During the past few years, we've had the distinct privilege to work at adapting some of Andre Norton's most beloved creations as movie and television projects. Through that process we've had the immensely satisfying pleasure of rereading and rediscovering so many of her great tales of sweeping scope and boundless imagination. We've also had the fun of discovering just how deep Andre Norton's influence runs through today's genre media, touching everything from the Stargate franchise to Joss Whedon's Firefly and James Cameron's Avatar. Which means the creators of tomorrow's science fiction, inspired by today's greats, will undoubtedly be Andre Norton's grandchildren!
     We’re proud to be part of her family, and eagerly look forward to all the members to come who will continue Andre Norton’s legacy of timeless inspiration and entertainment.

– Judith & Garfield Reeves-Stevens 


I read her books when I was a child.
After I was electrocuted in 1981 with 7200 volts I had 85% amnesia. One of the things I remembered was Andre Norton. So, I started reading her stories again.
While I was recuperating, reading her stories helped me to start healing from the trauma of my accident.
I wrote to her in the 80s and shared this with her. I never knew if she got my letter. I imagine she got a lot of letters from fans.
Jesse Turtleman Hamilton

Words cannot express the joy Andre Norton has brought into my life since I first discovered at age 10.  Just looking at the covers of her books brings back emotions and memories of all the hours I spent reading her tales of heros and heroines who were always true to themselves and kind to other living creatures. She gave me comfort when I was lonely, strength when I was afraid, and courage to go against the prevailing norms to live the life I wanted.  Hers was the first author's name I ever learned to follow and trusted to always deliver quality,  and she remains the best in my mind to this day.  
Beatriz F. Fernandez ~ a Reference Librarian at Florida International University in Miami

   When I was 14, I had my own special noon study hall so I could cram for a project that excited my teachers, but that I knew would isolate me further from the other students. Lunch was for reading, and I had picked up Andre Norton's STAR RANGERS because it looked interesting.
   Interesting!  As Kartr of burnt-off Ylene circled an immense table reading off the names of stars and planets, I started to shiver, and my eyes blurred, until he announced "Terra of Sol," and I realized that I had found a home, at least, for my imagination.
   Further books showed me that most of Andre's chararacters were talented, isolated, in search of friends and a place called home and brave enough to fight for it.  They made good friends to follow me to college, grad school, teaching and corporate life: kids -- scared, bullied, but able to reach out to people and visit places that the people who hurt them could never dream of.
   Ten years later, I had "met" Andre Norton by letter.  Somewhat more than a decade later, I was writing with her -- two books from far away: IMPERIAL LADY and EMPIRE OF THE EAGLE, set out in the ancient Silk Roads. We traded presents for our cats.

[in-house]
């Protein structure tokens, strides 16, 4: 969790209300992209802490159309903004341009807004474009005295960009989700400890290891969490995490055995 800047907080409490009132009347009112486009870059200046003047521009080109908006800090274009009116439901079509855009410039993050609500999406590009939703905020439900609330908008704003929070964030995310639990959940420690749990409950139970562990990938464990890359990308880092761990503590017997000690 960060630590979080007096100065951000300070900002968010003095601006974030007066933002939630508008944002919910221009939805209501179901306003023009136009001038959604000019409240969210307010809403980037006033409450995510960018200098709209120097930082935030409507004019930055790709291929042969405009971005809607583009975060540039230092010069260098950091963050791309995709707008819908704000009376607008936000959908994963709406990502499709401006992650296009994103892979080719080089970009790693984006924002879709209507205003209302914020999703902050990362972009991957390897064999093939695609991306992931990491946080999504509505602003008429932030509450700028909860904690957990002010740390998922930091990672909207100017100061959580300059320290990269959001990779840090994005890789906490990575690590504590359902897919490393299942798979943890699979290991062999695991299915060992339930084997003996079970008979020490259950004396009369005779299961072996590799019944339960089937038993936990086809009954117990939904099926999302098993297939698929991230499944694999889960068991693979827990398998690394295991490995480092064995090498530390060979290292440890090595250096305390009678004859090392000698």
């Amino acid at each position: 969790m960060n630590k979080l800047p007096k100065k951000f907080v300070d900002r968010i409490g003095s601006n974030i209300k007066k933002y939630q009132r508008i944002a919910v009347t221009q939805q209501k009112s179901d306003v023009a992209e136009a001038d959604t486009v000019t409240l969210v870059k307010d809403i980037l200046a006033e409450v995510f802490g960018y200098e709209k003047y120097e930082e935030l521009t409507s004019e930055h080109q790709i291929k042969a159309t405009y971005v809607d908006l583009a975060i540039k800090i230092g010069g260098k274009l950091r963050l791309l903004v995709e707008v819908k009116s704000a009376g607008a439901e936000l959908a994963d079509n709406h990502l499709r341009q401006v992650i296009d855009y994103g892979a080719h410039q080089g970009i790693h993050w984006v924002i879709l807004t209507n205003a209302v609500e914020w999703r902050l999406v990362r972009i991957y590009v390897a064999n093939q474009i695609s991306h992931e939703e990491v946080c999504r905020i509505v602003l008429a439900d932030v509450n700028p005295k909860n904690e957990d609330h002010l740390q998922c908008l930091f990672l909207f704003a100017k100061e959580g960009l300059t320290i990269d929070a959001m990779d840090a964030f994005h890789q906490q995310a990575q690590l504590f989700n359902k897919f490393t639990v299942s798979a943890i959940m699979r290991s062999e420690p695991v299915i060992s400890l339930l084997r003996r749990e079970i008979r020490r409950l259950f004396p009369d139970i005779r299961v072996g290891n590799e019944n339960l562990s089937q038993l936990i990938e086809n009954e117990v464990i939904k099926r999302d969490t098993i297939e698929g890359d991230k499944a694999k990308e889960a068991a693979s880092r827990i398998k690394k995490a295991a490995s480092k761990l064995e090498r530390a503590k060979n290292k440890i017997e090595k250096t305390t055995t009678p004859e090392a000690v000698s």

But what happens when someone whose home as been solely in her mind grows older? She no longer has the energy to give and give, and needs help herself?
   When I learned that Andre had not just found a safe place to stay, but a home in which she was MeeMaw, loved and cared for by all, I had the same feeling I'd experienced when Kartr found out he'd found the homeworld. Andre had herself a home, and the home had Andre.  I have rarely felt that thankful.
Susan Shwartz
Susan Shwartz wrote two books with Andre Norton and authored, co-authored and edited about 28 others. Nominated twice for the Hugo and five times for the Nebula, she has been a science fiction fan since she was 10. 

   I think I bought and read my first Andre Norton book in 1974.  It was WARLOCK OF THE WITCH WORLD and I was instantly hooked.  I could not get enough of the Witch World after that, and I also ventured into many other Norton stories as well.  It was many years before I learned that "he" was a "she" writing on under a pseudonym.  It didn't matter.
   As my exposure to other science fiction and fantasy authors expanded I judged them all by Andre's books, which were often shorter but in many ways more interesting.  When I was fifteen a friend suggested that if I liked Andre Norton I might also like Tolkien.  What these two authors achieved with their fiction was to elevate the reader's imagination into a believable world.  I found many good fantasy authors but I seldom found an author whose words could make me see what the characters saw, feel what they were feeling, and still leave me wanting more.
   I cannot estimate the many hours I spent wandering through Andre's imagination.  I read some of her books so many times I had to replace them more than once.  Each time I visited an Andre Norton world I discovered new details, saw characters in new ways, and realized that she wasn't just clever with her words, she was powerful.  When I set out to document as many details of the Witch World as I could I found myself creating an encyclopedic project with no end in sight.  There are not many authors who can pack so many interesting names and anecdotes in concise fiction and keep it readable.  Andre was one of the few.